According to a Toronto Star article, migrant workers say they endured modern-day slavery in Simcoe County. For over a month, Francisco Urbina Contreras lived in an infested house in Barrie with 30 other Mexican men and women "who were drawn to Canada by the promise of jobs." The former small business owner from northern Mexico faced bed bugs underneath his foam mattress, an unheated attic he shared with four others and the long wait for one of two bathrooms at the Dunlop St. home.
"This is not what we came to this country for, to live and work like animals."
"In 1969 and 2009, respectively 50 and 10 years ago, the African Union (and its predecessor, the Organisation of African Unity) adopted two instruments on forced migration in Africa: The OAU Convention on the Specific Problems of Refugees in Africa (African Refugee Convention) and the AU Convention for the Protection and Assistance of Internally Displaced Persons in Africa (IDP or ‘Kampala’ Convention). While the aim of the African Refugee Convention is to provide guidance to states on the protection of persons who have been displaced from other states, the Kampala Convention provides guidance on the protection of persons displaced within the borders of a particular state. Although both instruments have been recognized as ground-breaking African frameworks, the issue of forced displacement remains a daunting challenge on the continent."
The Centre for Human Rights, Faculty of Law, University of Pretoria, will be hosting a two-day Conference, on 6 and 7 September 2019 on the theme: “Beyond 50 and 10, beyond the rhetoric: The protection of forced migrants in Africa”.
Abstracts are due by 30 April 2019.
The North American Refugee Health Conference (NARHC) will be taking place on June 14-16, 2019 at the Sheraton Centre Toronto Hotel in Canada. It is the largest refugee health conference of its kind globally, and offers access to recent research, best practices in refugee health, and a excellent opportunity for networking.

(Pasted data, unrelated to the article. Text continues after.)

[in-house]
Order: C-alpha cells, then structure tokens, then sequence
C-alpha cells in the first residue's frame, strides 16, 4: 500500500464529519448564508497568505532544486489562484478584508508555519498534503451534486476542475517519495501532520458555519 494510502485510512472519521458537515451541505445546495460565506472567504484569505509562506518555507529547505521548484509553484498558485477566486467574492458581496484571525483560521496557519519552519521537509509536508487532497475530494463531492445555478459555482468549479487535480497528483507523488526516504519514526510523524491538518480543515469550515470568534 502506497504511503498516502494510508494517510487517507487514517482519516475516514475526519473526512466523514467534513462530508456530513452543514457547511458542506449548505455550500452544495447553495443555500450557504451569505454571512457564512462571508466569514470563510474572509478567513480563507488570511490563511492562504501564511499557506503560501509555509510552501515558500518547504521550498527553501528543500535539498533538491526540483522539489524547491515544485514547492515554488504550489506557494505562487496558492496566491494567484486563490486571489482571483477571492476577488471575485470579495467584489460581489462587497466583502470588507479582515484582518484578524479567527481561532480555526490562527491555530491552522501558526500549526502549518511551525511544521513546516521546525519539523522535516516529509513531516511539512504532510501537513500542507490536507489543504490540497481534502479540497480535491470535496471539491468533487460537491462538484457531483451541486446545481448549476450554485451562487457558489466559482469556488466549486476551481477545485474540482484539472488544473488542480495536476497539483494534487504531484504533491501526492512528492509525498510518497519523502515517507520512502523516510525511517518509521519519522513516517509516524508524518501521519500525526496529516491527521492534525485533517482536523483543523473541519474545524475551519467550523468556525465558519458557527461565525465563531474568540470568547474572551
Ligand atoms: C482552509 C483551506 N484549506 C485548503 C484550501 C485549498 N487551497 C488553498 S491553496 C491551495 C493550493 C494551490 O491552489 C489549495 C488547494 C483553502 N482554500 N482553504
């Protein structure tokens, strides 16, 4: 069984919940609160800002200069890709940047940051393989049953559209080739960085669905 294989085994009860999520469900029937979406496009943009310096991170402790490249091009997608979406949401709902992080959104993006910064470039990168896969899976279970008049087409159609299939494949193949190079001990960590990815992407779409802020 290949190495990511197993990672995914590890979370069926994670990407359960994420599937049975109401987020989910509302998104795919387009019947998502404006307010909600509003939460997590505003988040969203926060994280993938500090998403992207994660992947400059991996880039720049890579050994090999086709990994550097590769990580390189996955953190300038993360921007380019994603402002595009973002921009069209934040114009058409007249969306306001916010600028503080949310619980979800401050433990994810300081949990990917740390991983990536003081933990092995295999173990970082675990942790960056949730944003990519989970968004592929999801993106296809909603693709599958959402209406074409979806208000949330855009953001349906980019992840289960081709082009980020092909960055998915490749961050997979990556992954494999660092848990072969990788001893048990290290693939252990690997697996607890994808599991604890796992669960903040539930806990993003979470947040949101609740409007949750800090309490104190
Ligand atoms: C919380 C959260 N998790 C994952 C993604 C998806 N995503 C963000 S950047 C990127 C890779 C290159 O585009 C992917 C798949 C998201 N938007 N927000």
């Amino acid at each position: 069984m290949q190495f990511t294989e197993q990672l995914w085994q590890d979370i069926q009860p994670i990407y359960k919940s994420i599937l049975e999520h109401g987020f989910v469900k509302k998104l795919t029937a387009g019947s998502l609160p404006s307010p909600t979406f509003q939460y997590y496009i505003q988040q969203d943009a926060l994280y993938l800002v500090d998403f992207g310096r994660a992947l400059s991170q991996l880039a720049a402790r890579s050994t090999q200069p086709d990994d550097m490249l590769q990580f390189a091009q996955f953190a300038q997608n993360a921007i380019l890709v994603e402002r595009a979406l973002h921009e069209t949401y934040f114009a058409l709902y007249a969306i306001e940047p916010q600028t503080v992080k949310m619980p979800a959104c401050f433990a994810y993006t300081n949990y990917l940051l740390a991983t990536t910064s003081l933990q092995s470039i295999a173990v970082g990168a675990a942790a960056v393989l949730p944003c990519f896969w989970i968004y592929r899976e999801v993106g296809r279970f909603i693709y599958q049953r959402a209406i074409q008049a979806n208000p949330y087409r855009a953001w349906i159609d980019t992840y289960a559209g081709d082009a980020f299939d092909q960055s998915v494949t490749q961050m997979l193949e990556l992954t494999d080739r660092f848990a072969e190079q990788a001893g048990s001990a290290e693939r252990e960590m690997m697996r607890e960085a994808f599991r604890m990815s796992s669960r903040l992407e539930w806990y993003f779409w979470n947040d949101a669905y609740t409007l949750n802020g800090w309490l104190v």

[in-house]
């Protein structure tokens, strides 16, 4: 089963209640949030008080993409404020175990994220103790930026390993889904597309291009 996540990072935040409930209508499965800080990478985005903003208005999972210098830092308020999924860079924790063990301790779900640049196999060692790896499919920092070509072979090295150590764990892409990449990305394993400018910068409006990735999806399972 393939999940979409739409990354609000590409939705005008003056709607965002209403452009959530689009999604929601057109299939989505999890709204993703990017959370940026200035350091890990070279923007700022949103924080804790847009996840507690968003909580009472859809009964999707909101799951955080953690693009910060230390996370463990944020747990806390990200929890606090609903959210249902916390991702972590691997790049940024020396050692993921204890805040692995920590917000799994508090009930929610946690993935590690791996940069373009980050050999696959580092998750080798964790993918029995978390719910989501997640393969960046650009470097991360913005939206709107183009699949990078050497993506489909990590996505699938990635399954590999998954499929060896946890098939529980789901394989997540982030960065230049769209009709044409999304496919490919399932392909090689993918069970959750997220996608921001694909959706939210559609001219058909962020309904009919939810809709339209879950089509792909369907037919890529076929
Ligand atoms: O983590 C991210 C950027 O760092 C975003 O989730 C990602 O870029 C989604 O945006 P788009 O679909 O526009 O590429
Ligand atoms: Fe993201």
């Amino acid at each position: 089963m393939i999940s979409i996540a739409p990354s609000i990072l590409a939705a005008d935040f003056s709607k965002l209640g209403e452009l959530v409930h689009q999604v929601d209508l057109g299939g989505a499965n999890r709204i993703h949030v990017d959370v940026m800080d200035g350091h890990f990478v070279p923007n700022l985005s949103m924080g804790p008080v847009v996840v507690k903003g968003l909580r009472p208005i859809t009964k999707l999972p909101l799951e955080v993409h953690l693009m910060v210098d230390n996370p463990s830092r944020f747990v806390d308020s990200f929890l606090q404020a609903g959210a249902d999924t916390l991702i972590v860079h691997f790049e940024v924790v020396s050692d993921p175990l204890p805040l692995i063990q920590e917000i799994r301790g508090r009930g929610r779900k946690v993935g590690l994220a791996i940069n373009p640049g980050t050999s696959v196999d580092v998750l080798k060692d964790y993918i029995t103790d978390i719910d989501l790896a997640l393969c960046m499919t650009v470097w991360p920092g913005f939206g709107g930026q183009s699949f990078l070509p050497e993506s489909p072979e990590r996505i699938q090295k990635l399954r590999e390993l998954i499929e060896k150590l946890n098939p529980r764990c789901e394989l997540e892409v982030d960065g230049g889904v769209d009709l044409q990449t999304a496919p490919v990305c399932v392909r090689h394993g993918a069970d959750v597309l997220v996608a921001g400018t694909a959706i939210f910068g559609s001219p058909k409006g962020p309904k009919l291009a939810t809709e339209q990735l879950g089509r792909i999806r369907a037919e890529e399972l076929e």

While mass migration has been present since the beginning of mankind, the world is witnessing unprecedented migration of populations to countries throughout Europe and to the southern borders of Canada and the United States. As the Syrian war rages on for an 8th year and as Rohingya villages are burned to the ground in Burma, we are confronted with stories of horror and hardship shared by those who have lived through these experiences. Those that help refugees and asylum seekers often experience this trauma vicariously and struggle as they attempt to manage the complex range of issues and emotions raised through their work. These realities have informed the themes for this year’s conference which will focus on the Rohingya crisis, Trauma and Resiliency.
Renowned cellist Yo-Yo Ma has brought his Bach Project to the cities of Laredo, Texas, and Nuevo Laredo, Mexico. The "Day of Action" involved performances in both cities to acknowledge the relationship amongst the two communities. Ma performed in a park beside the Juarez-Lincoln International Bridge, one of the crossings that bring together the U.S. and Mexican cities.
"And although people may perceive us as being so different, we're not," said Pete Saenz, mayor of Laredo. "Here the border is extremely unique in that it's one organism. I've always said we're interdependent, interconnected. We survived because the border side survives, especially here on the border area."
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